Salmonella remains the leading pathogen of food safety concern in the US, with poultry being the main vector. For many years, poultry producers have relied on antibiotics to curtail the prevalence of pathogens in their flocks. However, consumer concerns and the rise of antimicrobial resistance are leading to the withdrawal of antibiotics, leaving farmers in unchartered territory. Dr Adelumola Oladeinde at the US Department of Agriculture is collaborating with researchers from the University of Georgia and Colorado State University to develop novel techniques for reducing Salmonella in chickens. Their work focuses on preventing infection and predicting risk in antibiotic-free production.
Climate change is already having devastating effects felt across the globe. Without adequate measures to counteract the human drivers behind climate change, these negative consequences are guaranteed to increase in severity in the coming decades. Esteemed biomedical scientist, Dr Charles DeLisi of Boston University, urges that a multi-disciplinary approach to mitigating climate change is vital. Using predictive modelling, he has demonstrated the potential power of genetically engineering plants to remove excess carbon dioxide from the atmosphere, thereby mitigating climate change.
Insect pests cause devastating economic losses in agriculture, and as vectors of disease they have significant impact on the health of humans, livestock and pets. Plant essential oils have been used for centuries as protection against insect pests, but scientists have only recently begun to explore the extent of their potential for pest control. Dr Joel R. Coats and his team at Iowa State University’s Department of Entomology have been investigating essential oils as greener alternatives to conventional pesticides, and as a vital tool for overcoming pesticide resistance in insect populations.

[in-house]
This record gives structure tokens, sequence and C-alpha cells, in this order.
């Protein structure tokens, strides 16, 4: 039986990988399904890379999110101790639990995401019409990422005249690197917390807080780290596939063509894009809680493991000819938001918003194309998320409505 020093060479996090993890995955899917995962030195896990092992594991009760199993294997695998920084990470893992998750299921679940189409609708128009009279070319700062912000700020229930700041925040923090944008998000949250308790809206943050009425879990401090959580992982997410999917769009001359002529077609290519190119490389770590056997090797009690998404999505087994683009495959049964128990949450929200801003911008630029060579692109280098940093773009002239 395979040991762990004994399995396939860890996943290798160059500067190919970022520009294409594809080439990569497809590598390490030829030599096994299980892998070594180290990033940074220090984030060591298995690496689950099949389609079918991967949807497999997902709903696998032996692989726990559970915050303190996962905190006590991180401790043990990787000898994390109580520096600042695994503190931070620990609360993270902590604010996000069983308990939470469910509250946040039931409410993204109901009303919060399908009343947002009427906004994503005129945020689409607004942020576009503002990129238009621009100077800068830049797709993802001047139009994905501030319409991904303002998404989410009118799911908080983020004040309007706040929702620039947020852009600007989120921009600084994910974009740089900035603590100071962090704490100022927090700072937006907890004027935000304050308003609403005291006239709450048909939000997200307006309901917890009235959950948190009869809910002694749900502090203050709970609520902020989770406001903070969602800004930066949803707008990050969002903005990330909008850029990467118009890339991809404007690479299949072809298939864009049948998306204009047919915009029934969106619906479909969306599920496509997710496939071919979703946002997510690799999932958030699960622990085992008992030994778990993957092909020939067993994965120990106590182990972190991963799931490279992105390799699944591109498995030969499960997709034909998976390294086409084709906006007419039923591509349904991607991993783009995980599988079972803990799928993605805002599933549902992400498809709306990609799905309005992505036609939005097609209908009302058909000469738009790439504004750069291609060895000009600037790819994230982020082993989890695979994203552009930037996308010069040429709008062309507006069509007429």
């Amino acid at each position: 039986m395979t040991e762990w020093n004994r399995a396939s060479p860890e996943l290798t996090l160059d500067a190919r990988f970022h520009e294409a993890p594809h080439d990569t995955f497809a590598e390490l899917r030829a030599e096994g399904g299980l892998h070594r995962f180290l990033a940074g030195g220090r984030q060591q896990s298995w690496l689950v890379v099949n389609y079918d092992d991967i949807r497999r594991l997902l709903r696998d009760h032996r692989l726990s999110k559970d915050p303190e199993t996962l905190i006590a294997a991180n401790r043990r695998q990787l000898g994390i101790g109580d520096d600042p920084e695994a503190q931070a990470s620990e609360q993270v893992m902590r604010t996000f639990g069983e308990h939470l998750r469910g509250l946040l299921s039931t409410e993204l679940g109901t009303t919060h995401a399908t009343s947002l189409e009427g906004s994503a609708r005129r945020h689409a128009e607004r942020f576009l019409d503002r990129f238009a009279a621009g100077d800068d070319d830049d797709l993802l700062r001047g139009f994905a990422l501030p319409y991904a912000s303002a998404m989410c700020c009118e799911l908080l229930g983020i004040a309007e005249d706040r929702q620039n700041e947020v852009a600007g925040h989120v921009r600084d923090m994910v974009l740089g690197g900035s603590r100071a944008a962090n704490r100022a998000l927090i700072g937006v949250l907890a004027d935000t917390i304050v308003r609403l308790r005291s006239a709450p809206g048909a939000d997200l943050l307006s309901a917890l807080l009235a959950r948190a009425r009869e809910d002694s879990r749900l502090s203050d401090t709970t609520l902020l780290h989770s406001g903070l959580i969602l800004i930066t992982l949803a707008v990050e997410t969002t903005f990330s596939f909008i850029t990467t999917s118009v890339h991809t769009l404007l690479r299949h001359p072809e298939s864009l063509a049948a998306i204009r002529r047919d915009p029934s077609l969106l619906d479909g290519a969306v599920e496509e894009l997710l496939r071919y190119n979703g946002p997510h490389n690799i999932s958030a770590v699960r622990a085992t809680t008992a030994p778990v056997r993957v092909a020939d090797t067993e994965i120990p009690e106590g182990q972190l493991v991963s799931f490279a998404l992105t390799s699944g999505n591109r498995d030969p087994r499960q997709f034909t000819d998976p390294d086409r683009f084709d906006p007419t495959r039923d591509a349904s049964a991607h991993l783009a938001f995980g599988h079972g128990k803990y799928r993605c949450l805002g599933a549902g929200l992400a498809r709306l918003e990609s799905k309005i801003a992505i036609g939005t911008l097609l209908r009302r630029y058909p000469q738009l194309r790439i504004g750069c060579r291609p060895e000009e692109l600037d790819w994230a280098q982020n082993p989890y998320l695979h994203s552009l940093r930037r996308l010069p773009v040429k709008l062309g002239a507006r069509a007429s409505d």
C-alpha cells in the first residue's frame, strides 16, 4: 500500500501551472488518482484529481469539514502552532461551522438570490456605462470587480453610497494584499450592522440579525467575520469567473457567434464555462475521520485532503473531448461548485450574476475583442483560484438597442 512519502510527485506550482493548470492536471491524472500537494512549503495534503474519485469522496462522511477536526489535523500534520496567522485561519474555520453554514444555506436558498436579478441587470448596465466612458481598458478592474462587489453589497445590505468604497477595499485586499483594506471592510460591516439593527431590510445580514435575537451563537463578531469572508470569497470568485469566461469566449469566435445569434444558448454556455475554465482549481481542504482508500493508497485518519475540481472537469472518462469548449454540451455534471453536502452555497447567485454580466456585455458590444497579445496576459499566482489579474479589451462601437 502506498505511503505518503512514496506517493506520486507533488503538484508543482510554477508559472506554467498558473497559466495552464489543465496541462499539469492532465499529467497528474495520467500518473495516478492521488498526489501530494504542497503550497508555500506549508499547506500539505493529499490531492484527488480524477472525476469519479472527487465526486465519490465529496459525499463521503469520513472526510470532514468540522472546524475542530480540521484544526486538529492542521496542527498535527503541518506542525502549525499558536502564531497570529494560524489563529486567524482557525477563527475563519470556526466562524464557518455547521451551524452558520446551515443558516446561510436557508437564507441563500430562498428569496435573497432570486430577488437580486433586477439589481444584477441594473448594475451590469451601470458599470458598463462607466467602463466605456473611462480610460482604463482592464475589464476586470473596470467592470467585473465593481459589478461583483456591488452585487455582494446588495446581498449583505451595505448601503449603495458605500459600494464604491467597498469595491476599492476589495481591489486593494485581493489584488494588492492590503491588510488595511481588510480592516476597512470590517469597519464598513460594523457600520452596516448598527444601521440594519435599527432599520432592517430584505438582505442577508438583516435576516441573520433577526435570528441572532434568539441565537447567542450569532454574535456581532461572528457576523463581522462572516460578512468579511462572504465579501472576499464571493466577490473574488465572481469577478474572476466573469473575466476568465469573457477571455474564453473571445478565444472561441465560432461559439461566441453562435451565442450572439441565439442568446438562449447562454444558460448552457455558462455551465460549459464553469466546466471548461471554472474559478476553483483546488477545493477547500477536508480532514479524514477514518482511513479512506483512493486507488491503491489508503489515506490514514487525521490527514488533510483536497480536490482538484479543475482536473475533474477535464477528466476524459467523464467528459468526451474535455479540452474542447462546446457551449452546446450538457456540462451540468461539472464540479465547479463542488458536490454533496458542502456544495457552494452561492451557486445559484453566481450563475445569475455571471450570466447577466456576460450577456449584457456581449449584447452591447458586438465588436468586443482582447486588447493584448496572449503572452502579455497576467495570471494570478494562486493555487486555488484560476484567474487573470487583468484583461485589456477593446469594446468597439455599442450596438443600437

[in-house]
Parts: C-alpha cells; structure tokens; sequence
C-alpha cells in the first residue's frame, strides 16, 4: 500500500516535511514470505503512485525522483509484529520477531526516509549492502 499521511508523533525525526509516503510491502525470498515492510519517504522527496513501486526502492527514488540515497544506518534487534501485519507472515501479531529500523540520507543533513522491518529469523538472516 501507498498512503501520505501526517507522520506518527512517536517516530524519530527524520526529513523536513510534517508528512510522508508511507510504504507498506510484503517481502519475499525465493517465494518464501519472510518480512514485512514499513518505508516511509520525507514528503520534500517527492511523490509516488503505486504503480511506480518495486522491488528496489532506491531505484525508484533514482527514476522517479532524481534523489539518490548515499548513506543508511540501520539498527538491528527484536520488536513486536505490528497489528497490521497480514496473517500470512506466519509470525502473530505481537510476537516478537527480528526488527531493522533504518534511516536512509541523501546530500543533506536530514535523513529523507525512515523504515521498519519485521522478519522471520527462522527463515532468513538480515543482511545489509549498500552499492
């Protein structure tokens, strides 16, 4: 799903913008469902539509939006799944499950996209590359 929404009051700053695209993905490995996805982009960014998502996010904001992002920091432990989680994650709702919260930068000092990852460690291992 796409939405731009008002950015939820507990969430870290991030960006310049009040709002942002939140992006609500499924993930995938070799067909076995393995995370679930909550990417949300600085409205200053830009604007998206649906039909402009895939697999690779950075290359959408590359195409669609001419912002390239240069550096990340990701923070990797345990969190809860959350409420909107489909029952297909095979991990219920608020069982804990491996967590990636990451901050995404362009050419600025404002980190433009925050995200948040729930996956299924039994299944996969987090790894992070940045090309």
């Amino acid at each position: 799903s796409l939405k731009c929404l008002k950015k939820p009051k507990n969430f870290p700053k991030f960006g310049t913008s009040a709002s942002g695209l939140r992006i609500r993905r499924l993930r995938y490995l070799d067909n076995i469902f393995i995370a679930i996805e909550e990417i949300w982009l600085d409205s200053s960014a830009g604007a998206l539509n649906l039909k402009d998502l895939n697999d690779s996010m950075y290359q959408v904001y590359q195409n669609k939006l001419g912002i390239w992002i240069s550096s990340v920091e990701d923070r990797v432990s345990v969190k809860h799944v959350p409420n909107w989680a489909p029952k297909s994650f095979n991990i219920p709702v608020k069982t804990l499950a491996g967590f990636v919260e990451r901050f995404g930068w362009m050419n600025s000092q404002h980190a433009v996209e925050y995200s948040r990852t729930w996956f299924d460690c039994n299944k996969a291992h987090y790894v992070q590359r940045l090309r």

Peanuts are a nutritious and sustainable food staple in many regions across the globe, as well as being enjoyed for their rich flavour. As such, the peanut industry is continually striving to improve peanut crops and the methods used to produce our favourite peanut-based foods. Dr Lisa Dean and her team at USDA-ARS have been investigating the flavours, nutritional compositions and physical properties of peanuts, with the aim of helping peanut growers and food manufacturers enhance the quality of the peanuts produced in the USA.
Agricultural weeds have the potential to cause significant crop loss. As such, conventional weed management practices have aimed to keep crop fields free from weeds through the broad application of herbicides. However, these practices have damaging consequences on the surrounding environment. Dr Rakesh Chandran and his team in the Agriculture and Natural Resources Department of West Virginia University have developed a more sustainable herbicide application regime that allows weeds to coexist with corn crops at acceptable levels, with the aim of improving environmental health without significantly sacrificing crop yield.